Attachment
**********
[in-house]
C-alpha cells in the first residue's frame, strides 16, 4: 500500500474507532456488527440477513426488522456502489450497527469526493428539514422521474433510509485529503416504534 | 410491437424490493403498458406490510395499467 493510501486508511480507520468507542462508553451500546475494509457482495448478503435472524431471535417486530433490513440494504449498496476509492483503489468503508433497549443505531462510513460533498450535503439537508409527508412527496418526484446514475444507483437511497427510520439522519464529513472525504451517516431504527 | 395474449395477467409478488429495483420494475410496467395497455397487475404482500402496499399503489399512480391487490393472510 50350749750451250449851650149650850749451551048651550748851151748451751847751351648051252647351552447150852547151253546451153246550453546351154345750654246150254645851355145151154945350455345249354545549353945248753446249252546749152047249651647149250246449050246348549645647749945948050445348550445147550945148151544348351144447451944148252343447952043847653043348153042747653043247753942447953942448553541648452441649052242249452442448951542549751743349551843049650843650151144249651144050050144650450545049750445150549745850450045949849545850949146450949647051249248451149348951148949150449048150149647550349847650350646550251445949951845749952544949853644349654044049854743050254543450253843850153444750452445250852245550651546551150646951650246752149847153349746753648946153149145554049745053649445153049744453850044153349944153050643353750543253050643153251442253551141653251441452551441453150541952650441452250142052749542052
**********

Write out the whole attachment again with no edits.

[in-house]
C-alpha cells in the first residue's frame, strides 16, 4: 500500500474507532456488527440477513426488522456502489450497527469526493428539514422521474433510509485529503416504534 | 410491437424490493403498458406490510395499467 493510501486508511480507520468507542462508553451500546475494509457482495448478503435472524431471535417486530433490513440494504449498496476509492483503489468503508433497549443505531462510513460533498450535503439537508409527508412527496418526484446514475444507483437511497427510520439522519464529513472525504451517516431504527 | 395474449395477467409478488429495483420494475410496467395497455397487475404482500402496499399503489399512480391487490393472510 50350749750451250449851650149650850749451551048651550748851151748451751847751351648051252647351552447150852547151253546451153246550453546351154345750654246150254645851355145151154945350455345249354545549353945248753446249252546749152047249651647149250246449050246348549645647749945948050445348550445147550945148151544348351144447451944148252343447952043847653043348153042747653043247753942447953942448553541648452441649052242249452442448951542549751743349551843049650843650151144249651144050050144650450545049750445150549745850450045949849545850949146450949647051249248451149348951148949150449048150149647550349847650350646550251445949951845749952544949853644349654044049854743050254543450253843850153444750452445250852245550651546551150646951650246752149847153349746753648946153149145554049745053649445153049744453850044153349944153050643353750543253050643153251442253551141653251441452551441453150541952650441452250142052749542052